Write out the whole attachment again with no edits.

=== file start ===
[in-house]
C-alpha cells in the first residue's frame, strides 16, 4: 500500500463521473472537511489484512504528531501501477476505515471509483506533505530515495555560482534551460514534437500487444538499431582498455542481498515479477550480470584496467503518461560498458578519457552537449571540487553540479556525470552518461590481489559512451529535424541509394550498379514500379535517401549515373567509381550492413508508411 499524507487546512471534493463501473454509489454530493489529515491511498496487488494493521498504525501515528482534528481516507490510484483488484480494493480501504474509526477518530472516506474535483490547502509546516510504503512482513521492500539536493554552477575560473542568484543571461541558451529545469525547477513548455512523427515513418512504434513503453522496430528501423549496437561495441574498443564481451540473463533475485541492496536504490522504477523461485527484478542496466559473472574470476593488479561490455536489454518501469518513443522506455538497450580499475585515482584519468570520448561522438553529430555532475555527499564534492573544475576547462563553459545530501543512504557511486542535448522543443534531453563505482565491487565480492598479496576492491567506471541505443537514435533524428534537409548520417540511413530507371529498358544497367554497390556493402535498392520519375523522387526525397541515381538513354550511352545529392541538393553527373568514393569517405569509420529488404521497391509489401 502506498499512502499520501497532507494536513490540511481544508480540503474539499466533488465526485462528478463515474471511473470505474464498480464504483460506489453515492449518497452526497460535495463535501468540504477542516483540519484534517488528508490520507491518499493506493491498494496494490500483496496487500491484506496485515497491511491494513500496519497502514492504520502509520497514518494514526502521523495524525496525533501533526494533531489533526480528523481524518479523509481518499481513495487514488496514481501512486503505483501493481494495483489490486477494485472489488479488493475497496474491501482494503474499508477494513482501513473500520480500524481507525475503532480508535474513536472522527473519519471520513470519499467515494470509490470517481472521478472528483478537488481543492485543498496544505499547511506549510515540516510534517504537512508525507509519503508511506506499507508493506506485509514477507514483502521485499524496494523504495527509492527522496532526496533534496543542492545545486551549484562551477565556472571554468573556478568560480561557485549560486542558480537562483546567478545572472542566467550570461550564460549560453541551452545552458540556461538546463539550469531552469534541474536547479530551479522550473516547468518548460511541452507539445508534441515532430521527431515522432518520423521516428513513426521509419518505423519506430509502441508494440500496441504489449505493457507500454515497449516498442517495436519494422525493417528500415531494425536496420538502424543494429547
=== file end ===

[in-house]
C-alpha cells in the first residue's frame, strides 16, 4: 500500500463521473472537511489484512504528531501501477476505515471509483506533505530515495555560482534551460514534437500487444538499431582498455542481498515479477550480470584496467503518461560498458578519457552537449571540487553540479556525470552518461590481489559512451529535424541509394550498379514500379535517401549515373567509381550492413508508411 499524507487546512471534493463501473454509489454530493489529515491511498496487488494493521498504525501515528482534528481516507490510484483488484480494493480501504474509526477518530472516506474535483490547502509546516510504503512482513521492500539536493554552477575560473542568484543571461541558451529545469525547477513548455512523427515513418512504434513503453522496430528501423549496437561495441574498443564481451540473463533475485541492496536504490522504477523461485527484478542496466559473472574470476593488479561490455536489454518501469518513443522506455538497450580499475585515482584519468570520448561522438553529430555532475555527499564534492573544475576547462563553459545530501543512504557511486542535448522543443534531453563505482565491487565480492598479496576492491567506471541505443537514435533524428534537409548520417540511413530507371529498358544497367554497390556493402535498392520519375523522387526525397541515381538513354550511352545529392541538393553527373568514393569517405569509420529488404521497391509489401 502506498499512502499520501497532507494536513490540511481544508480540503474539499466533488465526485462528478463515474471511473470505474464498480464504483460506489453515492449518497452526497460535495463535501468540504477542516483540519484534517488528508490520507491518499493506493491498494496494490500483496496487500491484506496485515497491511491494513500496519497502514492504520502509520497514518494514526502521523495524525496525533501533526494533531489533526480528523481524518479523509481518499481513495487514488496514481501512486503505483501493481494495483489490486477494485472489488479488493475497496474491501482494503474499508477494513482501513473500520480500524481507525475503532480508535474513536472522527473519519471520513470519499467515494470509490470517481472521478472528483478537488481543492485543498496544505499547511506549510515540516510534517504537512508525507509519503508511506506499507508493506506485509514477507514483502521485499524496494523504495527509492527522496532526496533534496543542492545545486551549484562551477565556472571554468573556478568560480561557485549560486542558480537562483546567478545572472542566467550570461550564460549560453541551452545552458540556461538546463539550469531552469534541474536547479530551479522550473516547468518548460511541452507539445508534441515532430521527431515522432518520423521516428513513426521509419518505423519506430509502441508494440500496441504489449505493457507500454515497449516498442517495436519494422525493417528500415531494425536496420538502424543494429547